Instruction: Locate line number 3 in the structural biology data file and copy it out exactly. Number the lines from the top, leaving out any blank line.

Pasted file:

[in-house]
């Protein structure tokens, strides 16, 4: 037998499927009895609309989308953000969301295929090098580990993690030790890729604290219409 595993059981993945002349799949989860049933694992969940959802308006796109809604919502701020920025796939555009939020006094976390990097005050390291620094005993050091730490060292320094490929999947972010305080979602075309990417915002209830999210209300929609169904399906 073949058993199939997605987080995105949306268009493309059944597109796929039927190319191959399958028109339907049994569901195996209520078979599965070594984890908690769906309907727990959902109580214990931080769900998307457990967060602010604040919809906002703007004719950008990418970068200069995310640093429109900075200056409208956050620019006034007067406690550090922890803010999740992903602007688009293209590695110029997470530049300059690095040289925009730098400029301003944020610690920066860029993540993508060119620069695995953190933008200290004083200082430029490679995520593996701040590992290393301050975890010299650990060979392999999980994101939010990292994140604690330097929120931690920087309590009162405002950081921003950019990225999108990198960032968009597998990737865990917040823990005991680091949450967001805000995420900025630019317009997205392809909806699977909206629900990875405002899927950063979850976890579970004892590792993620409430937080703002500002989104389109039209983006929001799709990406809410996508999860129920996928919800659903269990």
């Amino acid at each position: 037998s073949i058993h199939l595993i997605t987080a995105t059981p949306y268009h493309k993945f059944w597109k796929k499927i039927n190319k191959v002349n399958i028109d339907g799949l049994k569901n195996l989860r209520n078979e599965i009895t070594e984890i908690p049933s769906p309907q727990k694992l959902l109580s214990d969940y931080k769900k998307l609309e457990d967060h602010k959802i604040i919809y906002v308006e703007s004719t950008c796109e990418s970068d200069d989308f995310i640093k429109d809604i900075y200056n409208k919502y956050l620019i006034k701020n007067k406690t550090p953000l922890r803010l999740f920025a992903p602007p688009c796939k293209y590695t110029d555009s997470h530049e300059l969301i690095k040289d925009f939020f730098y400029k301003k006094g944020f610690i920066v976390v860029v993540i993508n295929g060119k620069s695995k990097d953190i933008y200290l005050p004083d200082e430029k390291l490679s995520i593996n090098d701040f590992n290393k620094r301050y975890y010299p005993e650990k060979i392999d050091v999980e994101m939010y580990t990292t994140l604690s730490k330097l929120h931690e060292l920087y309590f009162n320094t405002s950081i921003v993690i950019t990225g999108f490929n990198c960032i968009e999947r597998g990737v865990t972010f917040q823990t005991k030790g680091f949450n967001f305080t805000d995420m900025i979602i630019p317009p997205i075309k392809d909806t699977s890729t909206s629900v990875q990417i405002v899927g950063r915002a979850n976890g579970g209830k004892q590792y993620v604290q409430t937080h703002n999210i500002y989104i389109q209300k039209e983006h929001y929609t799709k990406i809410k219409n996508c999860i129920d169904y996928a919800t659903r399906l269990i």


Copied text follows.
């Amino acid at each position: 037998s073949i058993h199939l595993i997605t987080a995105t059981p949306y268009h493309k993945f059944w597109k796929k499927i039927n190319k191959v002349n399958i028109d339907g799949l049994k569901n195996l989860r209520n078979e599965i009895t070594e984890i908690p049933s769906p309907q727990k694992l959902l109580s214990d969940y931080k769900k998307l609309e457990d967060h602010k959802i604040i919809y906002v308006e703007s004719t950008c796109e990418s970068d200069d989308f995310i640093k429109d809604i900075y200056n409208k919502y956050l620019i006034k701020n007067k406690t550090p953000l922890r803010l999740f920025a992903p602007p688009c796939k293209y590695t110029d555009s997470h530049e300059l969301i690095k040289d925009f939020f730098y400029k301003k006094g944020f610690i920066v976390v860029v993540i993508n295929g060119k620069s695995k990097d953190i933008y200290l005050p004083d200082e430029k390291l490679s995520i593996n090098d701040f590992n290393k620094r301050y975890y010299p005993e650990k060979i392999d050091v999980e994101m939010y580990t990292t994140l604690s730490k330097l929120h931690e060292l920087y309590f009162n320094t405002s950081i921003v993690i950019t990225g999108f490929n990198c960032i968009e999947r597998g990737v865990t972010f917040q823990t005991k030790g680091f949450n967001f305080t805000d995420m900025i979602i630019p317009p997205i075309k392809d909806t699977s890729t909206s629900v990875q990417i405002v899927g950063r915002a979850n976890g579970g209830k004892q590792y993620v604290q409430t937080h703002n999210i500002y989104i389109q209300k039209e983006h929001y929609t799709k990406i809410k219409n996508c999860i129920d169904y996928a919800t659903r399906l269990i």